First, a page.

Great piece by Benedict Evans, attempting (and I say succeeding) to define just what we should mean by “mobile”:
You can’t use the screen size or the keyboard to define ‘mobile’ as distinct from a ‘PC’.
It certainly isn’t the performance – at least, not for much longer. An iPhone 6S beats the Macbook on some benchmarks, an iPad Air beats Surfaces from prior years and it seems pretty likely that the iPad Pro will be close enough to a Surface for there not to be much point arguing about it.
The successful makers of minicomputers, such as DEC, were eventually unable to compete with the personal computer and mostly disappeared. The PC became not only as powerful but was able to do things minicomputers could not, for a universe of customers the minis could never encompass.
The mobile universe is upon us. What the PC did to the minicomputer is about to be done to the PC. Not that personal computers will disappear but they will increasingly be seen as adjuncts to the mobile world, used for mainly niche purposes.
Apple gets this. AIM gets this. Android gets this. But the dinosaurs of the PC era – Microsoft and Intel – are having a harder time. Their vision is to make desktop PC devices that look like mobile.
The future belongs to mobile devices. They will surpass and supplant the desktop.
The minicomputers sold to hundreds of thousands of corporations. Personal computers sold tens of millions. Mobile devices will sell billions.
Here are the key answers to what mobile is and why it is surpassing the personal computer:
Ease of use – IOS and Android are much easier to use than MacOS or Windows, with much less support needed by the individual PCs were great when a company could provide support. Now, everyone has to do it themselves. So ease of use is paramount.
Mobile has greater focus on security – a personal computer sitting on someone’s desk needed enough security to prevent an infected disk from being effective. Mobile requires robust security to deal with 1000 people in another country trying to hack your device, your partner’s device, your children’s devices, the devices of every child they know and so on.
Power consumption is paramount – with no connection to a electrical outlet, mobile requires hardware design focussed on conserving and micromanaging power usage to a degree never needed in personal computers.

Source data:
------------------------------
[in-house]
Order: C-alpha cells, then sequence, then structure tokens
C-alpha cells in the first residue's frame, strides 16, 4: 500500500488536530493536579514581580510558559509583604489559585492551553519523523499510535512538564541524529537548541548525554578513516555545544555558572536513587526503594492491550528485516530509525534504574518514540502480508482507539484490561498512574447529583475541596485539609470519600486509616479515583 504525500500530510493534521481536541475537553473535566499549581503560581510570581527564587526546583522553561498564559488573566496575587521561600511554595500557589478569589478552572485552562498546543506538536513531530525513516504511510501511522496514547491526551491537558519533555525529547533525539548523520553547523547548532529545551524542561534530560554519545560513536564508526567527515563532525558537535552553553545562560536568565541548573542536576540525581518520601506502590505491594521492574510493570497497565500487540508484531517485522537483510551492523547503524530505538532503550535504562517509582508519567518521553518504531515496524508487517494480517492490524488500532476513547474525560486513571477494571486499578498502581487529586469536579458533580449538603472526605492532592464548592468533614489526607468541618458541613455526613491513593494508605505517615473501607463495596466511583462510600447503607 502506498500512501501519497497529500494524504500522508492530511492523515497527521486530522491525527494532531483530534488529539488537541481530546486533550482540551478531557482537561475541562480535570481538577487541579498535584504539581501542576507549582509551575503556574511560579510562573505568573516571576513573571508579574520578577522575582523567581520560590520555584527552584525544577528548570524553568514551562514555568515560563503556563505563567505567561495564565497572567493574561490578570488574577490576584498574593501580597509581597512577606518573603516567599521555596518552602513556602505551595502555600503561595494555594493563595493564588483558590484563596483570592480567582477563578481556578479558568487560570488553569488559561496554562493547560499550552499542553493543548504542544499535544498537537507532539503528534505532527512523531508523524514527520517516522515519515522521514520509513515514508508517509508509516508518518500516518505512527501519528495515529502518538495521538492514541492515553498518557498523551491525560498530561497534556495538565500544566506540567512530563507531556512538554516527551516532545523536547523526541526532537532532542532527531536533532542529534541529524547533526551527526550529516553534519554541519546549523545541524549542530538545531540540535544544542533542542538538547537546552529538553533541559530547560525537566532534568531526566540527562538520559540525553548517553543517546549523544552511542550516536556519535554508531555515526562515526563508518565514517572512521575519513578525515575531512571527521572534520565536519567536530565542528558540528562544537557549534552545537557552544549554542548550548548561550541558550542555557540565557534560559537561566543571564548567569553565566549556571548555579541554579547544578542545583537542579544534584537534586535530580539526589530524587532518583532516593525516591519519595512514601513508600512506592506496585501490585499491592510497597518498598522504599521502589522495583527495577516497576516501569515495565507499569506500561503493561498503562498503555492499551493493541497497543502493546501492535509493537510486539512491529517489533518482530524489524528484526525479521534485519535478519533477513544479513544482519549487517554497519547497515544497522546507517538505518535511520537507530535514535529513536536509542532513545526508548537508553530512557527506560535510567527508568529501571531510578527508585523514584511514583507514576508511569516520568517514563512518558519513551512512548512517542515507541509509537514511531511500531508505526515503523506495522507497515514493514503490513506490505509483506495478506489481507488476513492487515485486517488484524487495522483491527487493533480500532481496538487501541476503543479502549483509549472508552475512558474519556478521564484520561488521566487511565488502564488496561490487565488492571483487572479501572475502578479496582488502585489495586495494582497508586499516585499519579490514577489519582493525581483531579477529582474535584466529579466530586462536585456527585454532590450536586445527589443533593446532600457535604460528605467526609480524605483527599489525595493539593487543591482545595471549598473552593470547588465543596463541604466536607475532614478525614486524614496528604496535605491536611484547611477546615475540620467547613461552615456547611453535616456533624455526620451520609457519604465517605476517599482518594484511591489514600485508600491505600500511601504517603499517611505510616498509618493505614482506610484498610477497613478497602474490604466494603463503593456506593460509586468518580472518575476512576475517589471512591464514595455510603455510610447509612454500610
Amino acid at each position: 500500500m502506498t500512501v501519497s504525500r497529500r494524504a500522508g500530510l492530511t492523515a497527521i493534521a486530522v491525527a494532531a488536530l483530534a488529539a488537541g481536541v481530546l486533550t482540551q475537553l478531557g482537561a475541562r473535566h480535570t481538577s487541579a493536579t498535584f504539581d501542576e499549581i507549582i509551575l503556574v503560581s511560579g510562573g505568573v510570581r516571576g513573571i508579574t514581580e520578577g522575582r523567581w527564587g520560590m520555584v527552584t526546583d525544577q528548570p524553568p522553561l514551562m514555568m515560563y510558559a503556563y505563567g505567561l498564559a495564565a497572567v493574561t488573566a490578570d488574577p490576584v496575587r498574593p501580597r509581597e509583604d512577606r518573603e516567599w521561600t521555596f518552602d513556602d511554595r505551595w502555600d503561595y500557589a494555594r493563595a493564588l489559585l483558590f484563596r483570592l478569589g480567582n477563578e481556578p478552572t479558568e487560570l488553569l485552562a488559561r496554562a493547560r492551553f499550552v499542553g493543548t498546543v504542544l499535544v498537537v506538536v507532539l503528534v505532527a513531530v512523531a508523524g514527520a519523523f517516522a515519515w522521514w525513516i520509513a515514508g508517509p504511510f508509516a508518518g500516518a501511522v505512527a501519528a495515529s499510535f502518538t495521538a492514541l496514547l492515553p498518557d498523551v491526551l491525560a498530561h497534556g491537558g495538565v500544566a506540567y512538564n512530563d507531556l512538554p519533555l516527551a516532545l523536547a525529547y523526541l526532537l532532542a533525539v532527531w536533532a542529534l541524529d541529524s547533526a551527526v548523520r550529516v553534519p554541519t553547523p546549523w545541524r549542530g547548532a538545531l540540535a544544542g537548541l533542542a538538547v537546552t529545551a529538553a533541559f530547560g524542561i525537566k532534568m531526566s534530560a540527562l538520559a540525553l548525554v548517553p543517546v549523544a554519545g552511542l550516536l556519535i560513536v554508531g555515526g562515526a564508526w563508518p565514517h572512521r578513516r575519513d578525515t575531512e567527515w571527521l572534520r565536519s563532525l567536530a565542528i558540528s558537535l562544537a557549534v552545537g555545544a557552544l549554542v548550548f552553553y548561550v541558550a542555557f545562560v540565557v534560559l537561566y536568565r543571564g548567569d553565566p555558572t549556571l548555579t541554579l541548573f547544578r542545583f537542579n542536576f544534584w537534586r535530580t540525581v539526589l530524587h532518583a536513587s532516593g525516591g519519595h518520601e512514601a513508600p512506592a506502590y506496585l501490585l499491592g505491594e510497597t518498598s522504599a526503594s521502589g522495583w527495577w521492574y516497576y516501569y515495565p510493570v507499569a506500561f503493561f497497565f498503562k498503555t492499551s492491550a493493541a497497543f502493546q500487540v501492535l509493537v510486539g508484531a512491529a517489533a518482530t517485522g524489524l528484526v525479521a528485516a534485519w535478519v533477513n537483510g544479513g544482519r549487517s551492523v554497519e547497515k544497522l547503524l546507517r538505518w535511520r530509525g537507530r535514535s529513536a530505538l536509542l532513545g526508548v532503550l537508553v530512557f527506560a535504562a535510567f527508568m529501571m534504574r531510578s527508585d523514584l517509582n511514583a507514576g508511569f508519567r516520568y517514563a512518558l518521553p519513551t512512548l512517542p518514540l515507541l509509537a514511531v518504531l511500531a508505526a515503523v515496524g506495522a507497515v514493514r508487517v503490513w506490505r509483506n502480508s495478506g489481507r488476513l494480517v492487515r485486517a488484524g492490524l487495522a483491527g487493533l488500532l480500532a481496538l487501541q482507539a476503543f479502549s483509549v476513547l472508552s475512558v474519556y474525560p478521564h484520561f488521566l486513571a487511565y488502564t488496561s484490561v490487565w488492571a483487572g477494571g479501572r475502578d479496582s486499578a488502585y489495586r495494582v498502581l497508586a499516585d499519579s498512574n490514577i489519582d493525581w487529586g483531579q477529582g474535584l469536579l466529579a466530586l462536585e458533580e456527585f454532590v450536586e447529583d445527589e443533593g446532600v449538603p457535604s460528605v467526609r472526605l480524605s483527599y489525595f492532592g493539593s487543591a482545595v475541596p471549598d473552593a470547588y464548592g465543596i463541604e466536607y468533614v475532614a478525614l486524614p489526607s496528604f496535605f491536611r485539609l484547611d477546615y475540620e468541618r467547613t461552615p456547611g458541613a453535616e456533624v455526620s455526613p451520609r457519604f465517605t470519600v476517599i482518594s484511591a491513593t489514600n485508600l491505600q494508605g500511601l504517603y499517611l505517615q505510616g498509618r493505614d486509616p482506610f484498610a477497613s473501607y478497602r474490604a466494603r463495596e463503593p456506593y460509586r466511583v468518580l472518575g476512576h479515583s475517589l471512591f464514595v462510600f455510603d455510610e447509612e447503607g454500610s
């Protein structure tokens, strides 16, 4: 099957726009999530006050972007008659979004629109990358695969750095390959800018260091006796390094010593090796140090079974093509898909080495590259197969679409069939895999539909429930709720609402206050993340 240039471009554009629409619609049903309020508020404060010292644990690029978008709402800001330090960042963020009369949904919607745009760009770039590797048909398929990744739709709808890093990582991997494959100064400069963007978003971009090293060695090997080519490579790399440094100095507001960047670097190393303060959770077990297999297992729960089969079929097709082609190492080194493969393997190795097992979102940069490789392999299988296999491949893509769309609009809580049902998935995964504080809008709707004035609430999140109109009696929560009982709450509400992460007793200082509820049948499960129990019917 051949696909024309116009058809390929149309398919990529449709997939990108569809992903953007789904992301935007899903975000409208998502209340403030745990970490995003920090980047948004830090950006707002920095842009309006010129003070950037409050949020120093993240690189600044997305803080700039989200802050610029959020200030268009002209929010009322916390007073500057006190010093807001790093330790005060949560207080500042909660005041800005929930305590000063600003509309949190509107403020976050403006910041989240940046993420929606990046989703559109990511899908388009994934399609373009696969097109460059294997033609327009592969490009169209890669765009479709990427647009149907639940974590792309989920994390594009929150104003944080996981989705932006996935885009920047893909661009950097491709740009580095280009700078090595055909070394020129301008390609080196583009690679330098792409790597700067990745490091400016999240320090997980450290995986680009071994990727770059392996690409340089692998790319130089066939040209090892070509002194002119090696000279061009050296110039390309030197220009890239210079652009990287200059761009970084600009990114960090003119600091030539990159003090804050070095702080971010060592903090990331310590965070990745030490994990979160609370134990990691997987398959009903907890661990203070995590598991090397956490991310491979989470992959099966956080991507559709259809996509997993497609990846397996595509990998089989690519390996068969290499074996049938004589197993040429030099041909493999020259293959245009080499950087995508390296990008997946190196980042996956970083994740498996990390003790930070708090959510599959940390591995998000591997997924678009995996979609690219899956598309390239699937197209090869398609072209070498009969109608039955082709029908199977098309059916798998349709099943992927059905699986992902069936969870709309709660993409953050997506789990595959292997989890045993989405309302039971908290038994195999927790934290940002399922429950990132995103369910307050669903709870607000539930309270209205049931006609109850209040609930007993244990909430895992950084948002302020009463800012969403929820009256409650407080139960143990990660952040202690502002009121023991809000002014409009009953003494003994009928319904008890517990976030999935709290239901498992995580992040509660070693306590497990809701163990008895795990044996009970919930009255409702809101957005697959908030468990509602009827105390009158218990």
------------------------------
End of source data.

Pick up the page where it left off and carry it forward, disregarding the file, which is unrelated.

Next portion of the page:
Scale – economies of scale favor mobile as 10 times as many of them are being made for every personal computer.
Microsoft and Intel may have a very hard road ahead. Evans suggests that Microsoft’s drive to make a PC act more like a tablet is the wrong path. It mimics the failed attempts of DEC to make a minicomputer that acted like a PC.
Because mobile will not only surpass personal computers but will open up entirely new avenues for usage.
The successful path 40 years ago was to make a PC that acted as a PC. Within a shirt time, they were doing much more than a minicomputer ever could.
The path now is to make a mobile device that acts like a mobile device.
The Wintel ecosystem dominated in the personal computer era but iOS/Android and AIM will move past them in the era of mobile.
The launch of the iPod Pro may be the inflection point. Here we have an obvious mobile device that has the computing power of a desktop. The major complaints against it seem to be that it can’t act just like a real desktop PC.
What they see as a bug is, according to Ben Evans, is a feature. The future for innovation will not be in the PC world. It will be in the mobile.
Forty years ago, we were amazed to see a computer on our desks. Now we carry supercomputers in our pockets and wear them on our wrists.
Get prepared for much more as the world shifts.
Image: Patrick Hoesly